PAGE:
Local private school papers offer input on recent cheating incident

Student newspapers at Crossroads School, Campbell Hall and Marlborough School covered the drug and cheating expulsions at Harvard-Westlake in recent issues.

The Marlborough School newspaper, The UltraViolet, published a pro-con opinion page about the rights of student newspapers, using the Chronicle as an example of a student publication that honestly covered incidents plaguing the school.

Editor in Chief Lorraine Lee argued against censorship, affirming that student newspapers should have the right to report any news.

Lee’s article cited both the recent cheating incident and drug incident being featured on the front page of the Chronicle.

“In one direction, the stories clearly did not reflect well on the school, but they did reflect well on the newspaper, its reporters and the administrators who made themselves available for interviews,” her article stated.

“The fact is, in the face of actions that were unquestionably negative for Harvard-Westlake, the Chronicle, which was not stopped in any way from writing the articles, puts its best foot boldly forward. Instead of hiding from the facts or the administration, the prize-winning newspaper did what it was supposed to do. Student newspapers have a responsibility, and the reporting done by the Chronicle — with the encouragement of [adviser Kathleen] Neumeyer and with no objection by the administration — fulfilled it.”

Lee noted the increased media attention “The Chronicle’s” articles brought to Harvard-Westlake, yet she did not find it problematic.

Though Lee references Harvard-Westlake numerous times, she said she was actually inspired to write her article because of problems at her own school that she believed should have received more coverage than Marlborough was allowing.

Arguing the other side, Julie Huh wrote that censorship is necessary for student newspapers because some articles could cause damage and it is often too difficult to maintain objectivity as a student journalist.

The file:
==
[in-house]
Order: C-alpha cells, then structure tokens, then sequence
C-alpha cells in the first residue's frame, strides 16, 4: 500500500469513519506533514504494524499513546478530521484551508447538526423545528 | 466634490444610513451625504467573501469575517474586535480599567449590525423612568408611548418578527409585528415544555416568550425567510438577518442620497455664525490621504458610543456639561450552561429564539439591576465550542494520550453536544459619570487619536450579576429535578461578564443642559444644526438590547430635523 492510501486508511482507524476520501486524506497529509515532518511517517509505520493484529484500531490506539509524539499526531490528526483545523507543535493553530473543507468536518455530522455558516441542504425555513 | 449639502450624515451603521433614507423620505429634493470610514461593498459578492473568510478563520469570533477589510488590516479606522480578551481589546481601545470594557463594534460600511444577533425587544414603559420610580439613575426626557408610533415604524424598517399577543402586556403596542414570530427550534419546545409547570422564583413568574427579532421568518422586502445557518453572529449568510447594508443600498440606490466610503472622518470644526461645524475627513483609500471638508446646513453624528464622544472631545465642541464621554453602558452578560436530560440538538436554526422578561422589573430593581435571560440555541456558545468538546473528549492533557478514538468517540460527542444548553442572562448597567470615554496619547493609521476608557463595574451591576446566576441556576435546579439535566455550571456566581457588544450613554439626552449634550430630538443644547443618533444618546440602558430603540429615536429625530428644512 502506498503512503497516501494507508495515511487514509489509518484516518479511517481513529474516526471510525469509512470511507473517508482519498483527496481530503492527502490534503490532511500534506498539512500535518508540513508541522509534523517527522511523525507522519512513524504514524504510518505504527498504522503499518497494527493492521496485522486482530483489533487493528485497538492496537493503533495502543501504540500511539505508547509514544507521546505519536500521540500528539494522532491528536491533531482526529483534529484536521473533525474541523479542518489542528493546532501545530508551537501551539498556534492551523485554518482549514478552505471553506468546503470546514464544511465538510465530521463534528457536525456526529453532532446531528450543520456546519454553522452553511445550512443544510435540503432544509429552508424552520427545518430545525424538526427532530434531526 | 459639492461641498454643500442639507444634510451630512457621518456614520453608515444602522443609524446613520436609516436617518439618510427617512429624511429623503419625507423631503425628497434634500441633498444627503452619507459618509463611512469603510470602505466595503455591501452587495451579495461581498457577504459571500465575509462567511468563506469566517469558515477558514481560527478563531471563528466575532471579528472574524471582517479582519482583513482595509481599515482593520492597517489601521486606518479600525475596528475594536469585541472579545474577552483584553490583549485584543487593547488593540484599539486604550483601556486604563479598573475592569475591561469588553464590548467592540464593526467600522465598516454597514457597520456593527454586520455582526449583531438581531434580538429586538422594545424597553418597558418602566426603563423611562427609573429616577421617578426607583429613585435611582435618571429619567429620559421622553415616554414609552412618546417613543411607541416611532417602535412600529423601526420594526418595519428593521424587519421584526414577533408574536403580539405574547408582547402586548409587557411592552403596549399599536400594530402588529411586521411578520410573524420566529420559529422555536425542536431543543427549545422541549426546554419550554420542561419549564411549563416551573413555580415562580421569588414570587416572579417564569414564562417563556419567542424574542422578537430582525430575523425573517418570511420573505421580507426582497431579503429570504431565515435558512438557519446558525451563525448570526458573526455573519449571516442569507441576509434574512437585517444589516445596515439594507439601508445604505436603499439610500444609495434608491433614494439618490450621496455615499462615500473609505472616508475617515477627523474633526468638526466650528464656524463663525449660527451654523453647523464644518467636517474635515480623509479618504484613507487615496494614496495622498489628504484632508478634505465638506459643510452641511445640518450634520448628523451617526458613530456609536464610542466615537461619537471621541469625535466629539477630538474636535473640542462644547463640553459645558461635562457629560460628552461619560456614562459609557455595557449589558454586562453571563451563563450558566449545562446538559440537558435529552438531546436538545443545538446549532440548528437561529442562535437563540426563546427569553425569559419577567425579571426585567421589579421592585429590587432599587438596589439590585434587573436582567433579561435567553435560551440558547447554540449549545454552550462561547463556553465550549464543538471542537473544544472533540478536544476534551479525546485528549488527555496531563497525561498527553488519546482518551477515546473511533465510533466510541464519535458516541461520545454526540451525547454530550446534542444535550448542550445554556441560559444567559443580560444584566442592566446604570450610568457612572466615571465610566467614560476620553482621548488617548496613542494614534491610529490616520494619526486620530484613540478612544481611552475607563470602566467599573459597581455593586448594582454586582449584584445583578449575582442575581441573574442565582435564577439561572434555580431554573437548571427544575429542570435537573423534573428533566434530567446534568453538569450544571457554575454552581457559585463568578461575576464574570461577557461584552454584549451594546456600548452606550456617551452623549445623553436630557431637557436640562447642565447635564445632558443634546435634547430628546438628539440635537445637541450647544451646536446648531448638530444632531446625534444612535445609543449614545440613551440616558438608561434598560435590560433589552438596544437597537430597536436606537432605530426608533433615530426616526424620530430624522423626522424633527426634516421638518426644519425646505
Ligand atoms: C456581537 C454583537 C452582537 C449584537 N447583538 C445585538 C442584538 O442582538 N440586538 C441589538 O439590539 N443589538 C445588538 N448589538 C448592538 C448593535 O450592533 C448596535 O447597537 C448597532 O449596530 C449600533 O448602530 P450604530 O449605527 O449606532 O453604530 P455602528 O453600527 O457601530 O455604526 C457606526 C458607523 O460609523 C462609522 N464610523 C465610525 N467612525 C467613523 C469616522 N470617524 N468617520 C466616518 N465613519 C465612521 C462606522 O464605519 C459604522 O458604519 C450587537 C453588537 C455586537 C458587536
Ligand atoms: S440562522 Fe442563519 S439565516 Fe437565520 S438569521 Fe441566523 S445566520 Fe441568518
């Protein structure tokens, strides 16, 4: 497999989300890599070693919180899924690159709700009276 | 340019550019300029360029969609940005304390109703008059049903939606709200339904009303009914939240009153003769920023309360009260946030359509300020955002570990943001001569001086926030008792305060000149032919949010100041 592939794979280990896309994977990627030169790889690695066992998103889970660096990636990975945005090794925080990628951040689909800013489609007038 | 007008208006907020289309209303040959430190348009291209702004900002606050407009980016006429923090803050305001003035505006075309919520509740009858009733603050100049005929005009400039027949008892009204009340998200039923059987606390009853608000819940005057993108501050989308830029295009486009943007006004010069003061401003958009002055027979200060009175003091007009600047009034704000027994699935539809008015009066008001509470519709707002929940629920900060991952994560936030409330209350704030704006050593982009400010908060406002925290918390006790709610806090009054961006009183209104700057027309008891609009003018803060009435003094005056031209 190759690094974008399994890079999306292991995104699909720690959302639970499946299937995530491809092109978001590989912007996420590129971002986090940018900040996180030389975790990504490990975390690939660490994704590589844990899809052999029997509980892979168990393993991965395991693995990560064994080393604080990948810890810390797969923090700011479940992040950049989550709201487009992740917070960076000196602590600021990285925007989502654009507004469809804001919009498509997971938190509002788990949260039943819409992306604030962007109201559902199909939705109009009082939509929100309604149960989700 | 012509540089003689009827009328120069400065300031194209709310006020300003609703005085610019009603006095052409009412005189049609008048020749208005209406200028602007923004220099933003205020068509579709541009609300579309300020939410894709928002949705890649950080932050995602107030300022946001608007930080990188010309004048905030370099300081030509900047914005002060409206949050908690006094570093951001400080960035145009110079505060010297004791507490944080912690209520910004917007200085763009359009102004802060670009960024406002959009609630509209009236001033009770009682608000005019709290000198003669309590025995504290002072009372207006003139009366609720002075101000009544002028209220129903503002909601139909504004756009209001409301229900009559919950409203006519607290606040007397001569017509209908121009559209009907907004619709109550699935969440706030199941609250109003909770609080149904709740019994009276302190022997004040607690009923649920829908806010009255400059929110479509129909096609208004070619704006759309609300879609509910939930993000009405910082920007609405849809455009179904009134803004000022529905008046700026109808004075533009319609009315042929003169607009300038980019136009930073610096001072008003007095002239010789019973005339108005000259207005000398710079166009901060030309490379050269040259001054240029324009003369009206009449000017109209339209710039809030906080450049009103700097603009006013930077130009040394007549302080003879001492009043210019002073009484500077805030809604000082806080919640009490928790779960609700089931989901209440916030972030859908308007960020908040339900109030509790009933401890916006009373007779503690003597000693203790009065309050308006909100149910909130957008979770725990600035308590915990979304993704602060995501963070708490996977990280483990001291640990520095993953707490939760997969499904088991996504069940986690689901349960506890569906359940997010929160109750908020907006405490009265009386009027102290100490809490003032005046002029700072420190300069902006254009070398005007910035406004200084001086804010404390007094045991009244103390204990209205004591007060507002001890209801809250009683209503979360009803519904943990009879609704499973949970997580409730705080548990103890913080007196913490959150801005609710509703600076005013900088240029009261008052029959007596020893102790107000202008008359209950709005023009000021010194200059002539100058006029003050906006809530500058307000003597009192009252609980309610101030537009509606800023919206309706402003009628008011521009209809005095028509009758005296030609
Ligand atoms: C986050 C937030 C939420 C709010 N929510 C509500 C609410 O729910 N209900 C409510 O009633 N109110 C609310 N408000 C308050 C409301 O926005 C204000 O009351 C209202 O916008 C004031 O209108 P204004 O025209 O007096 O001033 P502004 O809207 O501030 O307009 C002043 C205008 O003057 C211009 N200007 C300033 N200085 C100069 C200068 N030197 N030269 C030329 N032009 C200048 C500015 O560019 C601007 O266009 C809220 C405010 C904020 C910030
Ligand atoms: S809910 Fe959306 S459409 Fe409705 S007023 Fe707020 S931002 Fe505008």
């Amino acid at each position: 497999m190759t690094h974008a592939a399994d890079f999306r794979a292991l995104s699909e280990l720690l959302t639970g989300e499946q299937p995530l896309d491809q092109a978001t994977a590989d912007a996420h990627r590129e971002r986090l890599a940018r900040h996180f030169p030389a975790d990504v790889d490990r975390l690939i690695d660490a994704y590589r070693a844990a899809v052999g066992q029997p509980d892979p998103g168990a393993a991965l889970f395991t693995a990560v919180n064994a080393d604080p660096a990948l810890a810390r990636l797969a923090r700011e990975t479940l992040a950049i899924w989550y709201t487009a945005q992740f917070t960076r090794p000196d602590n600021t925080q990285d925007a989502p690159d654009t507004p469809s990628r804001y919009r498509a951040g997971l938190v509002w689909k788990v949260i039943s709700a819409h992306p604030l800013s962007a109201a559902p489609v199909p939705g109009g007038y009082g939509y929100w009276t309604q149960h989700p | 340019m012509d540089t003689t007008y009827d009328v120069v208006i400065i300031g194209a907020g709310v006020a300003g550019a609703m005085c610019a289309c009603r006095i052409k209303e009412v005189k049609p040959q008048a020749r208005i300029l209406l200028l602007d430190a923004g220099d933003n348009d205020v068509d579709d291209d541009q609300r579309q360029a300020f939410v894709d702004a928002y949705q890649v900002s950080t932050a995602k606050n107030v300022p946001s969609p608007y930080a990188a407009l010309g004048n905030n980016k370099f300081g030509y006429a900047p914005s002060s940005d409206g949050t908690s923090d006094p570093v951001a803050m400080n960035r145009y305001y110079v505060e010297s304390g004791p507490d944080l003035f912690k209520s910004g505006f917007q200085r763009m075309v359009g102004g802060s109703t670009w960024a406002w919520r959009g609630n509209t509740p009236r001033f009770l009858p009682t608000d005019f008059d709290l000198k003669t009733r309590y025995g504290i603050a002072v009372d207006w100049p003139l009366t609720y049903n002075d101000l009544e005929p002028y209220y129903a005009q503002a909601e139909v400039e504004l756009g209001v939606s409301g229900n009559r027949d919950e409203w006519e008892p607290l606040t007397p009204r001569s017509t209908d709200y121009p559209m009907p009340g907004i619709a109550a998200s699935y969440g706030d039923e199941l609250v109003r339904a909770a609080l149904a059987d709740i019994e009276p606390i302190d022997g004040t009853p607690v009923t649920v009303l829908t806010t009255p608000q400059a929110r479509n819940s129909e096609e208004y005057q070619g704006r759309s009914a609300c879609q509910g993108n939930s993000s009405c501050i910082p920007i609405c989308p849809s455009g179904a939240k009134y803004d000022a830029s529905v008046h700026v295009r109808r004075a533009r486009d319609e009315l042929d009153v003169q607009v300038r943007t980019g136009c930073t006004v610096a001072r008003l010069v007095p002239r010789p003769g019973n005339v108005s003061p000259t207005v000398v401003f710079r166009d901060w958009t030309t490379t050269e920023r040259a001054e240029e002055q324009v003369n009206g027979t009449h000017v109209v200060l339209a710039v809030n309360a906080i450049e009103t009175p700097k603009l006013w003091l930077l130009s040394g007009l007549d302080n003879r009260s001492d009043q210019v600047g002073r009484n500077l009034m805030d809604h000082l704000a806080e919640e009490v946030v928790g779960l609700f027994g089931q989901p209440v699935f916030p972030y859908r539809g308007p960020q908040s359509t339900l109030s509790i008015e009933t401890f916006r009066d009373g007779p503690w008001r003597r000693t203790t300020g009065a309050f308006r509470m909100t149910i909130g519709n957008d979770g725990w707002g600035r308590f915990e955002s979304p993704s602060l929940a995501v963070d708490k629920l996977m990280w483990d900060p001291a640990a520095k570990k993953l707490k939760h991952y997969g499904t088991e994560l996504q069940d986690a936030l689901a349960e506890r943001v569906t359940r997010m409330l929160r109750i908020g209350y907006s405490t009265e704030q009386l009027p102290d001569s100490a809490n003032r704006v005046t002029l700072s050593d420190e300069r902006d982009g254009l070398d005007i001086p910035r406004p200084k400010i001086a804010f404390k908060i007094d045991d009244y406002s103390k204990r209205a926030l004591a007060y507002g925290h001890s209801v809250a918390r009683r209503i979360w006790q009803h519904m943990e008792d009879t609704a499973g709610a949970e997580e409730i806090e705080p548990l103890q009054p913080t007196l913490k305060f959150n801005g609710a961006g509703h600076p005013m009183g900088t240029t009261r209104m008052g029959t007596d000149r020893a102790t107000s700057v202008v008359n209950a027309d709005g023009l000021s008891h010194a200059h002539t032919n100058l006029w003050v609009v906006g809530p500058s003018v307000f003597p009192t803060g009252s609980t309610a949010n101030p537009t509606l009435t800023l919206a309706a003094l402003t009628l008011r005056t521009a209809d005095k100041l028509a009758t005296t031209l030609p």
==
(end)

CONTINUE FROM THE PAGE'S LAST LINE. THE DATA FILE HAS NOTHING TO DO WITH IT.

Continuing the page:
Though Huh pointed out the professionalism of the Chronicle, she did not agree with the candid coverage of the cheating and drug scandals published in the Chronicle.

“When dealing with a major issue that affects the whole school as intensely as the recent cheating and drug incident at Harvard-Westlake, objectivity is impossible to maintain because reporters can’t separate themselves from the rest of the student body as they write the story,” Huh’s article stated.

The UltraViolet also published a third article mentioning the drug and cheating scandals at Harvard-Westlake as an editorial discussing honor and the honor code at Marlborough.

Crossroads’ Crossfire printed a news brief about the incidents.

“We like to cover news about other schools in the area,” Crossfire Production Managing Editor Hilary Soloff said. “We thought it was an important issue.”

The editor in chief of Campbell Hall’s The Piper, Evan Markilies, wrote an opinion piece on what he believes caused the cheating, comparing Harvard-Westlake to Campbell Hall.

“There was no question that the issue had to be covered,” Markilies said. “Everyone at my school was criticizing the students who cheated and coming up with their own opinions as to why they did it. It made me think about who really was to blame and why something on this scale hasn’t happened at Campbell Hall.”

Markilies obtained most of his information from the letters Head of School Jeanne Huybrechts and President Thomas C. Hudnut sent home to all Harvard-Westlake families (his sister, Natalie Markiles ’13, is at the Middle School) in addition to talking to Harvard-Westlake students and parents.

“I think that if Harvard-Westlake really wishes to solve the problem of academic dishonesty, they must take a long, hard look at the negative effects caused by the pressure under which students are expected to perform,” Markilies’ article stated. “And then they should take a page out of our book.”

Campbell Hall’s bi-weekly chapel service fosters a more close-knit community that celebrates student accomplishments and allows time for relaxation, preventing the kind of pressure that he believes caused the cheating at Harvard-Westlake, he wrote.

“Harvard-Westlake is seen as this ‘city on a hill’-esque school, and rightfully so,” he said.

“At Campbell Hall we’re always being compared to Harvard-Westlake and usually, unless we’re talking basketball, Harvard-Westlake comes out on top, so I think that the Campbell Hall community finally got to read about something where we, or the way we do things, might be better.”